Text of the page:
Every baseball fan in Chicago has heard of Ronnie “Woo Woo.” The 75-year-old has appeared in the stands at Wrigley Field for decades now. Over the past few years, it wasn’t uncommon to hear him shouting “woo” when watching a Chicago Cubs game on television.
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But that may not be the case for the foreseeable future. “Woo Woo,” whose real name is Ronnie Wickers, is currently feuding with the team after being kicked out of the park during a game in April.
Wickers wasn’t ejected for being disruptive or disrespectful, though. The Cubs say Wickers was kicked out of the park because he didn’t have a ticket to the game, according to the Chicago Sun-Times.
“Our guest services staff knows who Ronnie is. They know what he does and that he is here to enjoy the games and to somewhat entertain the fans,” said Julian Green, Cubs vice president of communications and community affairs.
“But he has to have a ticket like everyone else,” Green said.
Wickers says the whole thing is a huge misunderstanding, and that the team is lying.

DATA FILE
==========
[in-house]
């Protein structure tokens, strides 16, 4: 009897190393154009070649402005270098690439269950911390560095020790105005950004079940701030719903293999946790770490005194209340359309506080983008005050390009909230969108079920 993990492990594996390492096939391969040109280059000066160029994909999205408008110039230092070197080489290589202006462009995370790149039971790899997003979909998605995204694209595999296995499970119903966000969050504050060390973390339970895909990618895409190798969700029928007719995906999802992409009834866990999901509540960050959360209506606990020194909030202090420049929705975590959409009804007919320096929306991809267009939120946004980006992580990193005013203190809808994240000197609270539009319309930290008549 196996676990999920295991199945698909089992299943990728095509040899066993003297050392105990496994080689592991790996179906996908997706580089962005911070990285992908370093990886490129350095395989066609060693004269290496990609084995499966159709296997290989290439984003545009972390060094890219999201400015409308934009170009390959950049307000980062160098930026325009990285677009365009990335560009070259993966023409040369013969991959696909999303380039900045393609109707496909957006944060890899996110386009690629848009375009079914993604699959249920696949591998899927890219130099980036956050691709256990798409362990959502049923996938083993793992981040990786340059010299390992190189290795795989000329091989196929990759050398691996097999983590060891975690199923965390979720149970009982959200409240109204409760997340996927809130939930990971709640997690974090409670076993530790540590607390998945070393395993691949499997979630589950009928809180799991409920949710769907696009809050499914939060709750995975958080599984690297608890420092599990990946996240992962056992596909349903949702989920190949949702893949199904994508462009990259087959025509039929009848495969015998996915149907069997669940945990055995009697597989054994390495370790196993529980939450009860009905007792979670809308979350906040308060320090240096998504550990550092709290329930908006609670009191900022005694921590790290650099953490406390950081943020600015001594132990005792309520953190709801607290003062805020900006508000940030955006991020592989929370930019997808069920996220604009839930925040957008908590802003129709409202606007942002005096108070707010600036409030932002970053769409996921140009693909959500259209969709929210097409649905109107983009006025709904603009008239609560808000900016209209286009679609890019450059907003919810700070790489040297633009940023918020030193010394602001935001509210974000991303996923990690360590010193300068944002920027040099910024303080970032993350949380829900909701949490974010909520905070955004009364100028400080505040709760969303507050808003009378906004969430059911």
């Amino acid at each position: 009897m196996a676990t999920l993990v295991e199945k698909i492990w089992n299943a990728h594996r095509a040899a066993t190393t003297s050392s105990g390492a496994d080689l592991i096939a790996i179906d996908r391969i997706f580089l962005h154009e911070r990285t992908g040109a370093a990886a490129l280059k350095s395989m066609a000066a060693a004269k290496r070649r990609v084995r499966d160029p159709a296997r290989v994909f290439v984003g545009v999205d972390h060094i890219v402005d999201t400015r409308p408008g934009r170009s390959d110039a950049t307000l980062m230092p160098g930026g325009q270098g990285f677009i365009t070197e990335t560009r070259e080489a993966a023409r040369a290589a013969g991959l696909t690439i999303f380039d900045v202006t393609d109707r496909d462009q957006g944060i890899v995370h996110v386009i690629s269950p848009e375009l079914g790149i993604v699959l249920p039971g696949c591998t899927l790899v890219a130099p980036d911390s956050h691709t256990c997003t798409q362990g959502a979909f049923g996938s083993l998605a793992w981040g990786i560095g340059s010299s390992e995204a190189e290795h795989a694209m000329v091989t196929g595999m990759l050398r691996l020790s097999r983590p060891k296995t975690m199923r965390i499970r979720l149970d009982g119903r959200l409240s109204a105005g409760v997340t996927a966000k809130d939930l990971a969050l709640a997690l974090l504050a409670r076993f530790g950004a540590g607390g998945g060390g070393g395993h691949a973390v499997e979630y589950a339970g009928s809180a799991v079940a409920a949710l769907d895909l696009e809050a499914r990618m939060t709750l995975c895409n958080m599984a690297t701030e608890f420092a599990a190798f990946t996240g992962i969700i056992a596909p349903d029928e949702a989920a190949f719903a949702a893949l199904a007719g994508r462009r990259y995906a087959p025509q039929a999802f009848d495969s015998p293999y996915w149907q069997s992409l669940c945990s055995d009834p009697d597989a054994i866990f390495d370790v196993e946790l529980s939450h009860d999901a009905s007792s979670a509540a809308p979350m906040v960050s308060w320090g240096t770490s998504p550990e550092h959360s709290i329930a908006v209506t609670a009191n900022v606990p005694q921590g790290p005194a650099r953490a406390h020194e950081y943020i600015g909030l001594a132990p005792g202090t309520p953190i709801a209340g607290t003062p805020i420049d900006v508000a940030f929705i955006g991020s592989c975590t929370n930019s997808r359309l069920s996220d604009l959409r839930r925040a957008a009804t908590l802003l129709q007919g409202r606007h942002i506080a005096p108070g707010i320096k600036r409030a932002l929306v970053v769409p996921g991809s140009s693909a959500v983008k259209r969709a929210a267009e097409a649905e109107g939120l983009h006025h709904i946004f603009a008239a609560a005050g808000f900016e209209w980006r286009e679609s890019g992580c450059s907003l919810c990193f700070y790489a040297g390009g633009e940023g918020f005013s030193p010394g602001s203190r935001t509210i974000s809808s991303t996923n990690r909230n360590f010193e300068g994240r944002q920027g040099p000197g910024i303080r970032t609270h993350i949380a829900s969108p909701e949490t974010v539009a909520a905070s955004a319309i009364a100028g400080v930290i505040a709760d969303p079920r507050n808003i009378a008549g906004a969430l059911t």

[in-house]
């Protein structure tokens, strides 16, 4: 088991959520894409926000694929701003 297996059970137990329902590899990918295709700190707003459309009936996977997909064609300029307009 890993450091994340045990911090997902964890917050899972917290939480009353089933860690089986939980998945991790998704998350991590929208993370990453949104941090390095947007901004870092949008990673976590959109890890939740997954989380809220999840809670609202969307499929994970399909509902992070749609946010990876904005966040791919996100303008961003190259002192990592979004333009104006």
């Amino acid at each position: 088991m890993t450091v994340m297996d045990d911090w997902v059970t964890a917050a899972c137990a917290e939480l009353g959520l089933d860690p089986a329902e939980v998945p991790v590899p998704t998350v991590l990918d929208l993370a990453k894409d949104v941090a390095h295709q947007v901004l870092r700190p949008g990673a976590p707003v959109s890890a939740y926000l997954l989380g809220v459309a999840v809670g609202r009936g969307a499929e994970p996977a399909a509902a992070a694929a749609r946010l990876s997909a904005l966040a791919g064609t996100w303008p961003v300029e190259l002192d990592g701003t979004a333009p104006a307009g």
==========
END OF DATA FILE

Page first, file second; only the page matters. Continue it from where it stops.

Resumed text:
“They just lied about everything. I’m going to fight this with my last breath. I would like to sit down with Mr. Tom Ricketts for 10 minutes and let him roll back the videotape,” Wickers said.
Apparently, Wickers was invited to the game by his friend, Scott Miller. Miller supposedly had Wickers’ e-ticket on his phone. But when Cubs officials asked to see the e-ticket, Miller could not produce one. After cursing at team officials, Miller was also ejected from the contest.
Another one of Wickers’ friends, Janet Tabit, who was also kicked out of the park, believes the Cubs are discriminating against Wickers by asking to see his ticket every game.
The Cubs insist that’s not the case. The only reason they approached Wickers during this game is because he was caught trying to get into the park without a ticket earlier that day, according to the Sun-Times. Wickers denies those allegations.
If Wickers is looking to continue the fight, the Cubs seem more than ready for a battle. The team’s official Twitter account shot back at the Sun-Times after it ran an opinion piece suggesting the team mistreated “Woo Woo.”
Get your popcorn ready, basically.
Wickers is well-known among fans. He’s appeared in local commercials, had a bobblehead crafted in his likeness and even has his own Wikipedia page. While he has sung the seventh-inning stretch at Wrigley, Wickers has never been affiliated with the team. He’s just a passionate fan.
Or, at least, he was a passionate fan. Until the two sides can sort things out, Wickers probably won’t be attending many Cubs games in the near future.
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